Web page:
The West Gate Tunnel Project will deliver a vital alternative to the West Gate Bridge, providing a much needed second river crossing, quicker and safer journeys, and remove thousands of trucks from residential streets.
A design for the West Gate Tunnel Project has been selected. In response to community feedback we’ve developed a design with even better connections, less community impacts, more walking and cycling paths and new green spaces.
Explore the design through our interactive map.
Key design updates include
- a longer tunnel within the West Gate Freeway, which moves the westbound exit further away from existing homes
- safer road design with four new lanes including express lanes to and from the West Gate Bridge
- an improved city access design with through simplified connections and two fewer crossings of the Moonee Ponds Creek
- over 14 km of new and upgraded cycling and walking paths – including a 2.5 km veloway above Footscray Road
- improved pedestrian and cycling connections between communities along the West Gate Freeway
- Nearly 9 ha, the equivalent of nearly four MCGs, of new community open space including parkland and wetlands and more than 17,000 trees planted
- world-class architecture, urban and landscape design that celebrates the Aboriginal heritage and maritime history of Melbourne’s west
- high-quality noise walls designed with residents in mind to reduce noise and protect privacy while allowing natural light
Download the transcript West Gate Tunnel Project – Design released (DOCX, 17kb)
Slashing congestion from Geelong to Pakenham
Melbourne’s freeways operate as an interconnected network. What happens on one part of this network can affect people travelling on other parts – even those that are many kilometres away. An incident on the West Gate Bridge can triple travel times for motorists.
The West Gate Tunnel Project will provide a much-needed second river crossing – a vital alternative to the already busy West Gate Bridge. More lanes on the West Gate Freeway will slash travel times, and separated express lanes will reduce weaving and merging.
It also includes improved access to Webb Dock for trucks which will take trucks off the West Gate Freeway and directly to the Bolte Bridge and 30 kms of extra lanes will be added to the Monash Freeway.
The latest smart technology will be used to control all of these key connections into, and across Melbourne.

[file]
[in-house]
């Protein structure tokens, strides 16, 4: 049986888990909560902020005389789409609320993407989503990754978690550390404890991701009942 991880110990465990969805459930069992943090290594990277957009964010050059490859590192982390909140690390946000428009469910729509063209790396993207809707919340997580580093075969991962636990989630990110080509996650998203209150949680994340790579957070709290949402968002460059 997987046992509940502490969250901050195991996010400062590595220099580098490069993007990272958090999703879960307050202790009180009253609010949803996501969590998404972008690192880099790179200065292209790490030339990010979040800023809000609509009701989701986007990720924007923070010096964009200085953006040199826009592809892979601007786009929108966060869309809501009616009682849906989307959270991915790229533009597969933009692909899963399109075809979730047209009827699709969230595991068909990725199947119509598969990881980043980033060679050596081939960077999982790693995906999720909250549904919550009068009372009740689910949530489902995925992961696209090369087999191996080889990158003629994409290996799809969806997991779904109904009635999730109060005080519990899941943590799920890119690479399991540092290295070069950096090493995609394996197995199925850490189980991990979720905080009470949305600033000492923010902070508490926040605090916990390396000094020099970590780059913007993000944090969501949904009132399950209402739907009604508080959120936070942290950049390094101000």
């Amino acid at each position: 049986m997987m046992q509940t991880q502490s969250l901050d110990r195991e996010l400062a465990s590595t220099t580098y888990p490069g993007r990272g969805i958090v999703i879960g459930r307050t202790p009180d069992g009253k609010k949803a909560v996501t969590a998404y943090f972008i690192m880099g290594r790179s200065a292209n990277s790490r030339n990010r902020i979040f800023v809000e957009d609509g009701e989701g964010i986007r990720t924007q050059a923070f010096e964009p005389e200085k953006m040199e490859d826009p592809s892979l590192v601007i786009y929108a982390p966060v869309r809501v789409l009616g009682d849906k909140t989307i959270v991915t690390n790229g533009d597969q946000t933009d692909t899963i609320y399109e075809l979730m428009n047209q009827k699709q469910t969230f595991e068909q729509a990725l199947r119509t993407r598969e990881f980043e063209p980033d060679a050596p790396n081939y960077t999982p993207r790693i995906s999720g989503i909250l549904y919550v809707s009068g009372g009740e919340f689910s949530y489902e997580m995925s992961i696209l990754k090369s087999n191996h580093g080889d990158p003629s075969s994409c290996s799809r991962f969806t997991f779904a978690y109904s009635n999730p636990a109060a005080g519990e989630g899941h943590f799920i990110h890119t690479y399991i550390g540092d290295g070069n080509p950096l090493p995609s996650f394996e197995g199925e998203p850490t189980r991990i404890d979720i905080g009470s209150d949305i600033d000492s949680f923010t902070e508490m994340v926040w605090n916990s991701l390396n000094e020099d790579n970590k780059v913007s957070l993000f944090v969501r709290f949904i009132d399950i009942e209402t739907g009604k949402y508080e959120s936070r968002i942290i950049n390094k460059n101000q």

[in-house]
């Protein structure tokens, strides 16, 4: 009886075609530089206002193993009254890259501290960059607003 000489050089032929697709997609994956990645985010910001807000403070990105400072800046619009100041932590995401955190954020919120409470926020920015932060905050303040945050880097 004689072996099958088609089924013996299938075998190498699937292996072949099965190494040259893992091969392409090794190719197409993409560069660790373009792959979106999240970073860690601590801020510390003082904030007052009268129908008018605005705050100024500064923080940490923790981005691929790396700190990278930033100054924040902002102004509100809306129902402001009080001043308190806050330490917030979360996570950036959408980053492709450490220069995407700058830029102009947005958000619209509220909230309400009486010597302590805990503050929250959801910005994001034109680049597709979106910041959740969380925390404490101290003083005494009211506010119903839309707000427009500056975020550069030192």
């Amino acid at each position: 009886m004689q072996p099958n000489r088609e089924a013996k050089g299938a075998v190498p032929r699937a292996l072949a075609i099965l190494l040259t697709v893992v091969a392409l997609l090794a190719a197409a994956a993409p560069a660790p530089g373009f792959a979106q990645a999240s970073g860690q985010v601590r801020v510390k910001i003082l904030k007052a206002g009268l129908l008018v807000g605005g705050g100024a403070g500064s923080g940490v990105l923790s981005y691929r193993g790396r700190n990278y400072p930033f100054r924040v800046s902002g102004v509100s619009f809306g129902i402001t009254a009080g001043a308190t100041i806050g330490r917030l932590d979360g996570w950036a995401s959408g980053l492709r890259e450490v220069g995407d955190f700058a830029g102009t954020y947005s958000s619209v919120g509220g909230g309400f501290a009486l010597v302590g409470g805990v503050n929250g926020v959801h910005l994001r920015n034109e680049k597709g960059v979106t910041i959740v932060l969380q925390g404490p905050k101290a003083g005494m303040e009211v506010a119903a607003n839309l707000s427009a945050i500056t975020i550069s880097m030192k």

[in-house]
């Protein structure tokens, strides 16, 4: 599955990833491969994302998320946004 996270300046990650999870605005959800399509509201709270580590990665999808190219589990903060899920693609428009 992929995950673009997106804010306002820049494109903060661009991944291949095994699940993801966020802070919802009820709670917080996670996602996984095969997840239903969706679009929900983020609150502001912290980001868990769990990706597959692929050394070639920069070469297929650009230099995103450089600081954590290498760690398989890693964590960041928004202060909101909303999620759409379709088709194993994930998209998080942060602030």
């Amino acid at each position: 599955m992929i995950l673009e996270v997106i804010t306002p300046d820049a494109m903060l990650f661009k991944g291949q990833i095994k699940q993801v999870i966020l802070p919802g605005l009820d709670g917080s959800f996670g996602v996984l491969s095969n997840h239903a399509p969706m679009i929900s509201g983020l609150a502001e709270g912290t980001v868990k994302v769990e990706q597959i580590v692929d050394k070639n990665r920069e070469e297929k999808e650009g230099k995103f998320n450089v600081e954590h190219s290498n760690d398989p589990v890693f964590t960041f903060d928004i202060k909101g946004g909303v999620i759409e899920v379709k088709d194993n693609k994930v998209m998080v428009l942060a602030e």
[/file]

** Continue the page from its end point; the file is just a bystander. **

The project will feature world-class architecture, urban and landscape design. It considers the form and character of the built environment and how people access, use and enjoy public spaces.
The West Gate Tunnel Project’s urban design has been carefully considered to enhance the local character with better walking and cycling connections and high quality recreational facilities. The infrastructure celebrates the rich history, Aboriginal heritage and maritime history of Melbourne’s west.
Melbourne is well-known for its excellence in urban design – from innovative buildings, attractive structures and landmark bridges to the clever use of public spaces. The West Gate Tunnel Project will build on and extend the reputation of leading urban infrastructure in Victoria.
A sustainable design
The West Gate Tunnel Project will meet an ‘excellent’ Infrastructure Sustainability rating by reusing and recycling materials, minimising construction truck movements and using smart design and sustainable equipment and materials to reduce energy during operation.
A comprehensive planning and approvals process is well underway through the preparation and exhibition of an Environment Effects Statement (EES). The EES will assess the environmental effects of the project including the design and construction methodology.
Everyone will have the opportunity to view the EES and have a say when it is released and publicly exhibited in mid-2017, and formal feedback will be considered by an independent Inquiry Panel and public hearing.
Construction will start after we have planning approvals – expected later this year – with works to be completed by the end of 2022.
Download the Design overview April 2017 (PDF, 1.6mb)